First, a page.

Fa­ther shares per­sonal strug­gles with ad­dic­tion

Town-hall event at King’s Col­lege fo­cused on break­ing the cy­cle of ad­dic­tion.

The Citizens' Voice - - Local - BY JAMES HALPIN STAFF WRITER Con­tact the writer: jhalpin@cit­i­zensvoice.com 570-821-2058

WILKES-BARRE — As Marty Henehan stood be­fore the crowd, he de­tailed the down­ward spi­ral his life had taken: 67 ar­rests, 39 con­vic­tions and 15 years be­hind bars.

All of it was the re­sult of the drugs and al­co­hol he was con­sum­ing to self-med­i­cate an “emo­tional toothache,” he said.

“I’m not a crim­i­nal. I’ve never com­mit­ted a crime,” said Henehan, co-founder of the Scran­ton-based ad­dic­tion re­cov­ery group For­ever Sammi. “I’ve never hurt any­body when I was sober. So the ad­dic­tion is not a crime, but I will say this: I had to be held ac­count­able for my be­hav­iors be­cause what I did was com­mit crimes to sup­port that.”

Henehan was speak­ing be­fore dozens of peo­ple who braved the icy streets Satur­day af­ter­noon to at­tend “Break­ing the Cy­cle: Com­mu­ni­ties Against Ad­dic­tion,” a town-hall event hosted at King’s Col­lege by Blueprints for Ad­dic­tion Re­cov­ery, Inc., an El­iz­a­beth­town-based re­ha­bil­i­ta­tion and re­cov­ery ad­vo­cacy pro­gram.

The event comes on the heels of a record-set­ting year for drug over­doses in Luzerne County. Ac­cord­ing to the county coroner’s of­fice, more than 150 peo­ple of over­doses in 2017, a nearly 60-per­cent surge in just two years.

The surge in over­doses is in line with a statewide trend, a trend that prompted Gov. Tom Wolf last week to de­clare a state of emer­gency and out­line a strat­egy to in­crease ac­cess to treat­ment.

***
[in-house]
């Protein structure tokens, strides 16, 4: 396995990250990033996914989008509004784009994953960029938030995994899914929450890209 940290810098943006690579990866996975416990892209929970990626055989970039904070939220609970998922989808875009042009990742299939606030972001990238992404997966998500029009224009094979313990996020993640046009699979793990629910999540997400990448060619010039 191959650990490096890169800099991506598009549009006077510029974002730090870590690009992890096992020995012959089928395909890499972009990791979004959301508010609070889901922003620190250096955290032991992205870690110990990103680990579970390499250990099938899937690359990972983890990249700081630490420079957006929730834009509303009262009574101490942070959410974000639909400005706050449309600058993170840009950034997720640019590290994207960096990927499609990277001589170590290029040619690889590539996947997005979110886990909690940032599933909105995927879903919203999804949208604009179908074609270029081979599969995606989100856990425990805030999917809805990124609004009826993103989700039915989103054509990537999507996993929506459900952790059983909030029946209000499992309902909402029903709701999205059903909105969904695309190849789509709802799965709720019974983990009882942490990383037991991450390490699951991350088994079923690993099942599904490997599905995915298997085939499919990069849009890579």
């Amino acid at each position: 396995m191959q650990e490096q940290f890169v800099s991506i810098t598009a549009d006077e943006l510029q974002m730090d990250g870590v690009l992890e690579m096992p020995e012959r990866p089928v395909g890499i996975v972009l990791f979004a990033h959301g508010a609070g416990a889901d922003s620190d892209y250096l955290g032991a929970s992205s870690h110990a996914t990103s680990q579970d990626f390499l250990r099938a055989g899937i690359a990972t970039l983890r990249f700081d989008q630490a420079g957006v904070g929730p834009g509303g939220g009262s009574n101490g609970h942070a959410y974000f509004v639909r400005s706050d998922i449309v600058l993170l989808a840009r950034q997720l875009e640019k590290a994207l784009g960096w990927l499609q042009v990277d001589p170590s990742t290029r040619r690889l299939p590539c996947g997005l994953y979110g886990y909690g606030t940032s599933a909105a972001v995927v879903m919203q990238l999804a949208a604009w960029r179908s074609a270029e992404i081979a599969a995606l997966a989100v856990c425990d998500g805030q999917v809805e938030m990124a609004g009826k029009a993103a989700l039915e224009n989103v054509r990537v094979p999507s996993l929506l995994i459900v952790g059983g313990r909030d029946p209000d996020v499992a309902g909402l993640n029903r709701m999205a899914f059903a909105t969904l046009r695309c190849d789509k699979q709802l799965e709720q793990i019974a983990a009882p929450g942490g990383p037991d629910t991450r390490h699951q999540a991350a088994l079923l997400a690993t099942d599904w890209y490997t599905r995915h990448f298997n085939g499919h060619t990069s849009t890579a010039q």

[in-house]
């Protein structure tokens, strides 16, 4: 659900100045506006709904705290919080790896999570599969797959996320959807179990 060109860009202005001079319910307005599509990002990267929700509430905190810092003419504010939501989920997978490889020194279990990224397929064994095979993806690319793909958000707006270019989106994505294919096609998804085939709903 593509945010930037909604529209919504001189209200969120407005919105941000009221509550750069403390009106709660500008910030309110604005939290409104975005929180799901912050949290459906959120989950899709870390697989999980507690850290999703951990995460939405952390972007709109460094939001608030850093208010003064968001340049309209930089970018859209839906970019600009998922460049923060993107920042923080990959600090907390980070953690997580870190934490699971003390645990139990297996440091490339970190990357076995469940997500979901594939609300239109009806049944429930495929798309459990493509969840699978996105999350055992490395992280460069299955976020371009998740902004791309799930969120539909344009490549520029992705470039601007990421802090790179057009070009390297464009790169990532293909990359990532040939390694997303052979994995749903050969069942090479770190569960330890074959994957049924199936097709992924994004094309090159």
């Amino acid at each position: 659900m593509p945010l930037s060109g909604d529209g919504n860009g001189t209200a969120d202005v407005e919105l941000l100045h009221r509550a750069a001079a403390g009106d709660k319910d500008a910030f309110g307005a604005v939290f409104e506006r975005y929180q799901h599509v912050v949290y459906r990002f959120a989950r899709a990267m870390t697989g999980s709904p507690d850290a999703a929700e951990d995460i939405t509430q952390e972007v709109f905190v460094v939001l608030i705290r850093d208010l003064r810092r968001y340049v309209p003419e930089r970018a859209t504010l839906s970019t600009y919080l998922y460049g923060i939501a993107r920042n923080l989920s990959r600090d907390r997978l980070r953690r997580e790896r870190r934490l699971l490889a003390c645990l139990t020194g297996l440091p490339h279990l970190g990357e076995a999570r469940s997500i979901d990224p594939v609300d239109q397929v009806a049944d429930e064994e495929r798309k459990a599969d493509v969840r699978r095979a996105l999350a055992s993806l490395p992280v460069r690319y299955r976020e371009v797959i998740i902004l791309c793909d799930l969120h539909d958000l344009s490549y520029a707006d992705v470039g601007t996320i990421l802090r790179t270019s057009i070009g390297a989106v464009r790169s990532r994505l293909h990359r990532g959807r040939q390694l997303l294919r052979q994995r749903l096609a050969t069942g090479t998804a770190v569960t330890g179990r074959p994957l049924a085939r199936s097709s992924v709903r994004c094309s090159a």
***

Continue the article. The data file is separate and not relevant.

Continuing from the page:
The event Satur­day was in­tended to in­crease aware­ness about ad­dic­tion and the men­tal health is­sues that of­ten go along with it. Kayla Kressler, clin­i­cal su­per­vi­sor at Blueprints for Ad­dic­tion Re­cov­ery, talked about the im­por­tance of early ed­u­ca­tion, not­ing that the av­er­age age of the ad­dicts she sees is about 24.

John Fabis­eski, a re­cov­ery spe­cial­ist who is also in re­cov­ery, said the peo­ple at the high­est risk for over­dos­ing are be­tween 18 and 24 years old.

“We’re los­ing our kids,” Fabis­eski said.

Henehan knows all too well the im­por­tance of early in­ter­ven­tion. The au­di­ence was spell­bound as Henehan de­scribed his own down­fall — and then watch­ing his daugh­ter have hers.

When Sammi Henehan was born, Marty Henehan planned to sober up, he said.

“She was go­ing to change my life,” he said.

But Marty Henehan didn’t get sober and con­tin­ued to “cause chaos” to those around him, he said.

Then when Sammi Henehan was 13 years old, she be­gan ex­per­i­ment­ing, Marty Henehan told the crowd. She was in and out of re­hab be­fore Marty Henehan de­cided to have a friend who was a cop ar­rest her, he said.

Marty Henehan de­scribed tears flow­ing down his cheeks as his daugh­ter yelled and called him names.

“I did that be­cause I loved her,” Marty Henehan said. “I did not want her to be­come a statis­tic.”

But in April 2016, not long af­ter be­ing re­leased from jail, Sammi Henehan stopped an­swer­ing her phone. Marty Henehan said he went to a ho­tel where she had been stay­ing and found her dead of an opi­oid over­dose at age 23.

Sammi Henehan’s obit­u­ary an­nounced to the world that she had died of a drug over­dose, and her name­sake foun­da­tion now helps home­less al­co­holics and drug ad­dicts get into re­cov­ery.

Marty Henehan said that dur­ing the course of his own re­cov­ery, he learned he hadn’t been hon­est with him­self. But now he knows the truth.

“The truth is: My name is Marty Henehan, and I’m an al­co­holic,” he said.

‘I did that be­cause I loved her. I did not want her to be­come a statis­tic.’ MARTY HENEHAN On hav­ing his daugh­ter ar­rested


Martin Henehan, founder of the For­ever Sammi Foun­da­tion, speaks about his daugh­ter’s over­dose death and his own ex­pe­ri­ences with ad­dic­tion dur­ing a con­fer­ence on ad­dic­tion at King’s Col­lege in Wilkes-Barre on Satur­day.

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